(A–D) Analyses of MIR172 reporters. Plants were grown at 22°C in long days. The leaves (upper panels) and shoot apices (lower panels) were examined. Please note that the plants start to flower 3 weeks (approximately 21 days) after seed germination. Over 20 T1 independent lines for each reporter were examined, and the results of 1 representative T2 line are shown. Dash line marks the SAM. Scale bars represent 100 μm. (E–I) Expression of MIR172 genes (E–H) and AP1 (I) in WT. AP1 was monitored as an indication for floral transition. Plants were grown at 22°C in long days and harvested at different time points. Expression was normalized to TUB. Two technical replicates for each biological replicate (n = 2) were performed. Error bars represent SD. (J) Expression of the MIR172B reporter in WT and the spl9 mutant. One representative leaf of the same developmental age is shown. Scale bars represent 100 μm. The same confocal settings were used for scanning for each reporter line (A–D and I). The data underlying this figure are included in S1 Data. AP1, APETALA1; SAM, shoot apical meristem; TUB, β-TUBULIN-2; WT, wild type.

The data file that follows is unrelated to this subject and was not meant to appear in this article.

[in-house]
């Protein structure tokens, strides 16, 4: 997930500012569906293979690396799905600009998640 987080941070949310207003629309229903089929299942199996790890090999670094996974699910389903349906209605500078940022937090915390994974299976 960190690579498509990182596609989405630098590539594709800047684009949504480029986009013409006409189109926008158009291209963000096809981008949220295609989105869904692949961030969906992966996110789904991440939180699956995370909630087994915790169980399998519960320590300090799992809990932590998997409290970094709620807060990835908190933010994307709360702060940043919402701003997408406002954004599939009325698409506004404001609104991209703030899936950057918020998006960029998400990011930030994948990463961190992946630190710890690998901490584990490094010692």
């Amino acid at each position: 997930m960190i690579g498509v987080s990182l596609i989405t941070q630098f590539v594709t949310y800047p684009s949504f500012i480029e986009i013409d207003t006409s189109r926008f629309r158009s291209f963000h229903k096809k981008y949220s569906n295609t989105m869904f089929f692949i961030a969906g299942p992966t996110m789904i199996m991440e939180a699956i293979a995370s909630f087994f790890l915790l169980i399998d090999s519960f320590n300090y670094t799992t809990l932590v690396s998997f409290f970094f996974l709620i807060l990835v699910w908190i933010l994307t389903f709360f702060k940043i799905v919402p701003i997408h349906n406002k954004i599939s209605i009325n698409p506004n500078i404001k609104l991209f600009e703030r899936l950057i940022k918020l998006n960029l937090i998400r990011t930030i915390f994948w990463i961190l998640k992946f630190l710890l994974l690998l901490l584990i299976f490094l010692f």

Genetic analyses have placed miR172 downstream of miR156-targeted SQUAMOSA PROMOTER BINDING PROTEIN-LIKE (SPL) genes [57–60]. The gradual decrease in miR156 levels with increasing plant age leads to the up-regulation of SPL genes, which subsequently activates miR172 [33,61]. In situ hybridization assays have shown that SPL9 is expressed in leaf anlagen and the vascular tissues [30,62]. Compared to WT, the promoter activities of MIR172B and MIR172C were moderately reduced in the leaves of spl9 mutant plants (Fig 4J; S9B and S9D Fig), suggesting that SPL9 contributes to the increased level of miR172 in the leaves of adult plants through these 2 MIR172 gene family members. The transcriptional activity of MIR172A was not altered in the spl9 mutant, suggesting that one or more other miR156-targeted SPLs may regulate its expression (S9A Fig). Indeed, our recent work has shown that the SPL2, SPL10, and SPL11 genes are also highly expressed in leaf vascular tissues .
MIR172A and MIR172D play dominant roles in determining flowering time under short days